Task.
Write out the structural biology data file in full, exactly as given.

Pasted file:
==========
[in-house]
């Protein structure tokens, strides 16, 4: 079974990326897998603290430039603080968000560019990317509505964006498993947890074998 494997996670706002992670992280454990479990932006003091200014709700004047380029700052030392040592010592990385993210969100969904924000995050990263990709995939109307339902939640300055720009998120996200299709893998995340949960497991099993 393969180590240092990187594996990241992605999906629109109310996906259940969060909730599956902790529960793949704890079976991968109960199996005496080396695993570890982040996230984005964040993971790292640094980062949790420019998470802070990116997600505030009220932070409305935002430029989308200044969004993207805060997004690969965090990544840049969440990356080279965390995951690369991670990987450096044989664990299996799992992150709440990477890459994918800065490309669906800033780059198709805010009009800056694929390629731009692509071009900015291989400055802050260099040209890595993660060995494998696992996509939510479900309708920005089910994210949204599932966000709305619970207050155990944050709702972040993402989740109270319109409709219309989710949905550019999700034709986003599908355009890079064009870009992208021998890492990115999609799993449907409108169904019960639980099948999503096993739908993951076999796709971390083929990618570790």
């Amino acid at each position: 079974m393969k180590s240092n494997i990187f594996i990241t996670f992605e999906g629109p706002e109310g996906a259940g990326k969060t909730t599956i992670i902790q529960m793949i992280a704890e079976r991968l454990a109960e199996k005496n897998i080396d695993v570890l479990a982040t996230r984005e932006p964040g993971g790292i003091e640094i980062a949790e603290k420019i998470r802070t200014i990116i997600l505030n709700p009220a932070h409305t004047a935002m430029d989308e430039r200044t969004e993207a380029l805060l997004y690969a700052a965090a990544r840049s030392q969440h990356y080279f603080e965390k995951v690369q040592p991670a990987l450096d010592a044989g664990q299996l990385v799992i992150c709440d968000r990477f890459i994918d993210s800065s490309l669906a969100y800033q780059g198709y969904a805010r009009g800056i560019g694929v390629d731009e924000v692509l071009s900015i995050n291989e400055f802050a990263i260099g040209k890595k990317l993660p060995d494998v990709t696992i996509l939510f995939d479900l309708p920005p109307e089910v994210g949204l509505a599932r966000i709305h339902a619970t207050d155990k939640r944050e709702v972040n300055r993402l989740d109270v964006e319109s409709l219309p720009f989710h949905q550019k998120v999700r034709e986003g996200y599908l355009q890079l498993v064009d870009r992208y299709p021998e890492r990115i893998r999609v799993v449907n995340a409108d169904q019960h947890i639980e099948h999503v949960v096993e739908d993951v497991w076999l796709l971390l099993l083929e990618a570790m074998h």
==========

[in-house]
């Protein structure tokens, strides 16, 4: 079974990326897998603290430039603080968000560019990317509505964006498993947890074998 494997996670706002992670992280454990479990932006003091200014709700004047380029700052030392040592010592990385993210969100969904924000995050990263990709995939109307339902939640300055720009998120996200299709893998995340949960497991099993 393969180590240092990187594996990241992605999906629109109310996906259940969060909730599956902790529960793949704890079976991968109960199996005496080396695993570890982040996230984005964040993971790292640094980062949790420019998470802070990116997600505030009220932070409305935002430029989308200044969004993207805060997004690969965090990544840049969440990356080279965390995951690369991670990987450096044989664990299996799992992150709440990477890459994918800065490309669906800033780059198709805010009009800056694929390629731009692509071009900015291989400055802050260099040209890595993660060995494998696992996509939510479900309708920005089910994210949204599932966000709305619970207050155990944050709702972040993402989740109270319109409709219309989710949905550019999700034709986003599908355009890079064009870009992208021998890492990115999609799993449907409108169904019960639980099948999503096993739908993951076999796709971390083929990618570790």
């Amino acid at each position: 079974m393969k180590s240092n494997i990187f594996i990241t996670f992605e999906g629109p706002e109310g996906a259940g990326k969060t909730t599956i992670i902790q529960m793949i992280a704890e079976r991968l454990a109960e199996k005496n897998i080396d695993v570890l479990a982040t996230r984005e932006p964040g993971g790292i003091e640094i980062a949790e603290k420019i998470r802070t200014i990116i997600l505030n709700p009220a932070h409305t004047a935002m430029d989308e430039r200044t969004e993207a380029l805060l997004y690969a700052a965090a990544r840049s030392q969440h990356y080279f603080e965390k995951v690369q040592p991670a990987l450096d010592a044989g664990q299996l990385v799992i992150c709440d968000r990477f890459i994918d993210s800065s490309l669906a969100y800033q780059g198709y969904a805010r009009g800056i560019g694929v390629d731009e924000v692509l071009s900015i995050n291989e400055f802050a990263i260099g040209k890595k990317l993660p060995d494998v990709t696992i996509l939510f995939d479900l309708p920005p109307e089910v994210g949204l509505a599932r966000i709305h339902a619970t207050d155990k939640r944050e709702v972040n300055r993402l989740d109270v964006e319109s409709l219309p720009f989710h949905q550019k998120v999700r034709e986003g996200y599908l355009q890079l498993v064009d870009r992208y299709p021998e890492r990115i893998r999609v799993v449907n995340a409108d169904q019960h947890i639980e099948h999503v949960v096993e739908d993951v497991w076999l796709l971390l099993l083929e990618a570790m074998h």